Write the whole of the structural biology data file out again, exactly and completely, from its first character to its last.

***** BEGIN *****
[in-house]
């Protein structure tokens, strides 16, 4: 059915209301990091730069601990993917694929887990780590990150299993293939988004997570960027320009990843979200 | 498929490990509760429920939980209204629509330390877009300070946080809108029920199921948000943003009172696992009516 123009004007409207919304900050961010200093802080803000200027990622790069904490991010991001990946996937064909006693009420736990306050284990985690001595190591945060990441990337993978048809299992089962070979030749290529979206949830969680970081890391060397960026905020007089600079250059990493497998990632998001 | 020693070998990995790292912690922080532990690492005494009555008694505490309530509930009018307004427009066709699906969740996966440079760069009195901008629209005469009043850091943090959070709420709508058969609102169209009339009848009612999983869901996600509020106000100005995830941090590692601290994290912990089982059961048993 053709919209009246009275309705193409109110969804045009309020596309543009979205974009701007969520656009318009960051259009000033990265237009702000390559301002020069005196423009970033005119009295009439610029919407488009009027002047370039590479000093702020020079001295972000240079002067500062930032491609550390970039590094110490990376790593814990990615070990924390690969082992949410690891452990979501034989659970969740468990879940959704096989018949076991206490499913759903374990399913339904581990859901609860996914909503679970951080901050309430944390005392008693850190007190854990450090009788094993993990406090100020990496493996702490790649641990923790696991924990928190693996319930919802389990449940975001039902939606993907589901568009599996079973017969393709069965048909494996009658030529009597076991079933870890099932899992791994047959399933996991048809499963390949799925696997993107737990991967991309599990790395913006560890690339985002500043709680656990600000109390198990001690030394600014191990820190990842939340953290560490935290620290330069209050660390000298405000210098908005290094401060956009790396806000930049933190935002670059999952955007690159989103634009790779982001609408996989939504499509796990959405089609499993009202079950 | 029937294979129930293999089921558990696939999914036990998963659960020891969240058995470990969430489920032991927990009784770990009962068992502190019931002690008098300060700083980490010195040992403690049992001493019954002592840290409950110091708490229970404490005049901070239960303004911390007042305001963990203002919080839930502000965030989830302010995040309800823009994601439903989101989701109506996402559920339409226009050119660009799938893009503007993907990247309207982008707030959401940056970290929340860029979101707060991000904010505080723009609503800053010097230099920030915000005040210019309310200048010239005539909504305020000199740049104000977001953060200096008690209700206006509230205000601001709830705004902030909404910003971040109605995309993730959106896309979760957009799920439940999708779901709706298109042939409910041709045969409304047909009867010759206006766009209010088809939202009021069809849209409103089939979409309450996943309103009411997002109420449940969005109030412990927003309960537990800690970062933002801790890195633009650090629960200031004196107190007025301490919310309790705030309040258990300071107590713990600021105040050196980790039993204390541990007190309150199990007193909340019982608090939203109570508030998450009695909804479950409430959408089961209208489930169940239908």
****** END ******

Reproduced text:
[in-house]
């Protein structure tokens, strides 16, 4: 059915209301990091730069601990993917694929887990780590990150299993293939988004997570960027320009990843979200 | 498929490990509760429920939980209204629509330390877009300070946080809108029920199921948000943003009172696992009516 123009004007409207919304900050961010200093802080803000200027990622790069904490991010991001990946996937064909006693009420736990306050284990985690001595190591945060990441990337993978048809299992089962070979030749290529979206949830969680970081890391060397960026905020007089600079250059990493497998990632998001 | 020693070998990995790292912690922080532990690492005494009555008694505490309530509930009018307004427009066709699906969740996966440079760069009195901008629209005469009043850091943090959070709420709508058969609102169209009339009848009612999983869901996600509020106000100005995830941090590692601290994290912990089982059961048993 053709919209009246009275309705193409109110969804045009309020596309543009979205974009701007969520656009318009960051259009000033990265237009702000390559301002020069005196423009970033005119009295009439610029919407488009009027002047370039590479000093702020020079001295972000240079002067500062930032491609550390970039590094110490990376790593814990990615070990924390690969082992949410690891452990979501034989659970969740468990879940959704096989018949076991206490499913759903374990399913339904581990859901609860996914909503679970951080901050309430944390005392008693850190007190854990450090009788094993993990406090100020990496493996702490790649641990923790696991924990928190693996319930919802389990449940975001039902939606993907589901568009599996079973017969393709069965048909494996009658030529009597076991079933870890099932899992791994047959399933996991048809499963390949799925696997993107737990991967991309599990790395913006560890690339985002500043709680656990600000109390198990001690030394600014191990820190990842939340953290560490935290620290330069209050660390000298405000210098908005290094401060956009790396806000930049933190935002670059999952955007690159989103634009790779982001609408996989939504499509796990959405089609499993009202079950 | 029937294979129930293999089921558990696939999914036990998963659960020891969240058995470990969430489920032991927990009784770990009962068992502190019931002690008098300060700083980490010195040992403690049992001493019954002592840290409950110091708490229970404490005049901070239960303004911390007042305001963990203002919080839930502000965030989830302010995040309800823009994601439903989101989701109506996402559920339409226009050119660009799938893009503007993907990247309207982008707030959401940056970290929340860029979101707060991000904010505080723009609503800053010097230099920030915000005040210019309310200048010239005539909504305020000199740049104000977001953060200096008690209700206006509230205000601001709830705004902030909404910003971040109605995309993730959106896309979760957009799920439940999708779901709706298109042939409910041709045969409304047909009867010759206006766009209010088809939202009021069809849209409103089939979409309450996943309103009411997002109420449940969005109030412990927003309960537990800690970062933002801790890195633009650090629960200031004196107190007025301490919310309790705030309040258990300071107590713990600021105040050196980790039993204390541990007190309150199990007193909340019982608090939203109570508030998450009695909804479950409430959408089961209208489930169940239908």